It came from outer space—and is crashing onto bookshelves!
Part history, part science, part mystery and part entertainment—this third book in the highly successful “Museum” series chronicles how a rock from outer space broke free from its billion-year orbit, crashed into a teenager’s Chevy Malibu, and landed in New York City’s American Museum of Natural History.
Acclaimed author Jessie Hartland brings a space rock’s story close to home by tracing its route above a stadium of football fans, late-night diners, a TV-watching teen, a puzzled group of firefighters, and to a final connection with the team of experts that made it available to millions of museum visitors. Fascinating meteor facts and information round out this galactic-fantastic true story.
As new meteors make headlines, How the Meteorite Got to the Museum offers a great way to bridge past and present, science and entertainment.
Kirkus Reviews - STARRED REVIEW
Hartland follows up earlier titles about museum acquisitions of an ancient Egyptian sphinx and remains of a dinosaur with a lively new one based on the travels of the Peekskill meteorite to the American Museum of Natural History.
With a catchy cumulative “House That Jack Built”–like refrain, a science teacher chronicles for her students the travels of a meteoroid from outer space to the atmosphere over the United States, across several states, into a parked car in Peekskill, N.Y., and on to the museum. Text introducing the various role-players is set on double-page spreads of childlike paintings full of interesting details. The meteor zips across the sky past a barking dog in Kentucky, sports fans with cameras in Pennsylvania and on down through a teenager’s parked car, where various officials investigate. Finally, there are the museum employees who identify, acquire, explain and display it. Each participant’s title is written in capital letters and given a recognizable typeface and color. The verbs in the refrain vary intriguingly: The dog barks, yelps, woofs, howls, ruffs, arfs, yips and yaps. The backmatter includes more about the history of this particular meteorite and meteorites in general.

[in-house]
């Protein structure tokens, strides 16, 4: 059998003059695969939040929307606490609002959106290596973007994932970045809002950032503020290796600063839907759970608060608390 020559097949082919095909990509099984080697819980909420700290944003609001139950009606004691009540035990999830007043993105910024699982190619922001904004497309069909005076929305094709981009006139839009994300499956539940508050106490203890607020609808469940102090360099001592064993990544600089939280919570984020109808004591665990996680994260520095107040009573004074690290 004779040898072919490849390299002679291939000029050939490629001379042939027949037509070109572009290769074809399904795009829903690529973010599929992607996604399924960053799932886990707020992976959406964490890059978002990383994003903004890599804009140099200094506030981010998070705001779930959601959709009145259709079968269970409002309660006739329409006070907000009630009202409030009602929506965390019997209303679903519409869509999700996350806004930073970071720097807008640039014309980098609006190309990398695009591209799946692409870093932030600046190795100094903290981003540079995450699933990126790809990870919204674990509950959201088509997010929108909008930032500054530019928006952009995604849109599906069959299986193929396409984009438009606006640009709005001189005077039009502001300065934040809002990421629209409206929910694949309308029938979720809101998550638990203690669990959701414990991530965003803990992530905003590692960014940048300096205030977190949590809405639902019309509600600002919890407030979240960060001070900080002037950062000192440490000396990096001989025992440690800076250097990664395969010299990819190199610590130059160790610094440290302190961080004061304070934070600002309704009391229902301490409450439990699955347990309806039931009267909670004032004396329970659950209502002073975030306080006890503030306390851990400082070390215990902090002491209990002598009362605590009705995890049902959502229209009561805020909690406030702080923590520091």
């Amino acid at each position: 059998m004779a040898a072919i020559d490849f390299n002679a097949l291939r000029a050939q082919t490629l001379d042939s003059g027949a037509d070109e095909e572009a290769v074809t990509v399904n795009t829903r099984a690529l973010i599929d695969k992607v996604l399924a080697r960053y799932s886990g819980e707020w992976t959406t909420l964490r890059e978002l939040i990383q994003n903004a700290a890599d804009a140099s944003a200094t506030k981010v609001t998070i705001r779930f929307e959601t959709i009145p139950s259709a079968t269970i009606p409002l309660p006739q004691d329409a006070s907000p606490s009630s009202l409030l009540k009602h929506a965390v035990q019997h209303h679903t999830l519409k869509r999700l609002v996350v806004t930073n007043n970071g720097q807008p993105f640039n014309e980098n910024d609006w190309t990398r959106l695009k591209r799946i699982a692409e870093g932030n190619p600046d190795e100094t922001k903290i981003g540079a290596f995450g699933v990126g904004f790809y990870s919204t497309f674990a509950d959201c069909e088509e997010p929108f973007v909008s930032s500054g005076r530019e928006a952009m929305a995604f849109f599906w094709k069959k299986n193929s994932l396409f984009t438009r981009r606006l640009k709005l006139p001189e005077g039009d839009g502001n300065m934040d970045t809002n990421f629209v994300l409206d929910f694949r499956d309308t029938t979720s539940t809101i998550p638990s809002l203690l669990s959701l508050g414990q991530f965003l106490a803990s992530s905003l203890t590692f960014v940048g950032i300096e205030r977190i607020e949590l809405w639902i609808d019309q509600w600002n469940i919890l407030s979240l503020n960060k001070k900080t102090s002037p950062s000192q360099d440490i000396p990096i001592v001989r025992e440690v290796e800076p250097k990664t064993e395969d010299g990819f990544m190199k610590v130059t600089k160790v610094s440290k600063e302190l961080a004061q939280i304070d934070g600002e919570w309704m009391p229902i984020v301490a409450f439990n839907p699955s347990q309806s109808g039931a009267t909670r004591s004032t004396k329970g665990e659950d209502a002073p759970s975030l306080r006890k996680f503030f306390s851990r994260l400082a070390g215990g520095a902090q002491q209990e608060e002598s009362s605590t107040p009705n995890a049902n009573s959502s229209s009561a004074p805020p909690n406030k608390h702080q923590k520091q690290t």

This lighthearted behind-the-scenes look at museum work does double duty as a much-needed introduction to meteorites: most children’s closest possible connection to outer space.
Having previously explained how Egyptian and prehistoric artifacts arrived in museum displays in How the Sphinx Got to the Museum and How the Dinosaur Got to the Museum, Hartland goes for a hat trick. This time, a science teacher traces a meteor’s billions of years spent in space before it entered Earth’s atmosphere (thereby becoming a meteorite) and eventually landed near Peekskill, N.Y., in 1992. Hartland reprises the cumulative structure of the earlier books; after the meteorite crashes into a red Chevy Malibu, police arrive to investigate the meteorite “discovered by the teenager, recorded by sports fans, spotted by Virginians, and howled at by the dog as it bolted toward the Earth.” A geologist later confirms the meteorite’s legitimacy, and the meteorite comes to find a (partial) home at the American Museum of Natural History in New York City (the aforementioned teenager went on to sell slices of the meteorite to other buyers, as well, an afterword notes). Exuberant typography, playful paintings, and accessible prose all help Hartland’s account make an impact.
Jessie Hartland is an author, illustrator, cartoonist, artist, packaging and window display designer. In addition to dinosaurs and sphinxes, her books have featured Julia Child and Steve Jobs. Ms. Hartland is married to a rocket scientist and lives in New York City.
Learn more about Ms. Hartland at www.jessiehartland.com.
Ages: 6-9 years
USA 17.99 | Canada 20.99